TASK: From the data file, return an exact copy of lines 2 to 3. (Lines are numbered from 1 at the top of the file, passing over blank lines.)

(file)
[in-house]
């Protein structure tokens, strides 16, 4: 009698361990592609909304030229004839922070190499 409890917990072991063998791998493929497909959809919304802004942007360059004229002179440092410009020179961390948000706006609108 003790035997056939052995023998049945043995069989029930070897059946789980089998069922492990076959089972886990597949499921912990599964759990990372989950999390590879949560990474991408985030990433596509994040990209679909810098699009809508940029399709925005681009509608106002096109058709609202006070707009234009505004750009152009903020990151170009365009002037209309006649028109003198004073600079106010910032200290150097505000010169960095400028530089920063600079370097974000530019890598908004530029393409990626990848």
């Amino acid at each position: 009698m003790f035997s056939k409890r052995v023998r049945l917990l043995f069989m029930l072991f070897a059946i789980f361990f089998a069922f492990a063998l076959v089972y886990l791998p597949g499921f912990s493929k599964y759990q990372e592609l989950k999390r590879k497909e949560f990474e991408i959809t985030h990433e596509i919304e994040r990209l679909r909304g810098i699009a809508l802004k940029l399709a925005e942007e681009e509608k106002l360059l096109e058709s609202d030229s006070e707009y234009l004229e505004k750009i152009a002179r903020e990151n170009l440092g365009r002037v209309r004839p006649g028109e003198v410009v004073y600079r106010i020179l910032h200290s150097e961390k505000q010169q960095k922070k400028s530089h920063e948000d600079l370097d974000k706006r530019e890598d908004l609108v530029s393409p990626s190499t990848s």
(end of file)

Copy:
């Protein structure tokens, strides 16, 4: 009698361990592609909304030229004839922070190499 409890917990072991063998791998493929497909959809919304802004942007360059004229002179440092410009020179961390948000706006609108 003790035997056939052995023998049945043995069989029930070897059946789980089998069922492990076959089972886990597949499921912990599964759990990372989950999390590879949560990474991408985030990433596509994040990209679909810098699009809508940029399709925005681009509608106002096109058709609202006070707009234009505004750009152009903020990151170009365009002037209309006649028109003198004073600079106010910032200290150097505000010169960095400028530089920063600079370097974000530019890598908004530029393409990626990848």
């Amino acid at each position: 009698m003790f035997s056939k409890r052995v023998r049945l917990l043995f069989m029930l072991f070897a059946i789980f361990f089998a069922f492990a063998l076959v089972y886990l791998p597949g499921f912990s493929k599964y759990q990372e592609l989950k999390r590879k497909e949560f990474e991408i959809t985030h990433e596509i919304e994040r990209l679909r909304g810098i699009a809508l802004k940029l399709a925005e942007e681009e509608k106002l360059l096109e058709s609202d030229s006070e707009y234009l004229e505004k750009i152009a002179r903020e990151n170009l440092g365009r002037v209309r004839p006649g028109e003198v410009v004073y600079r106010i020179l910032h200290s150097e961390k505000q010169q960095k922070k400028s530089h920063e948000d600079l370097d974000k706006r530019e890598d908004l609108v530029s393409p990626s190499t990848s």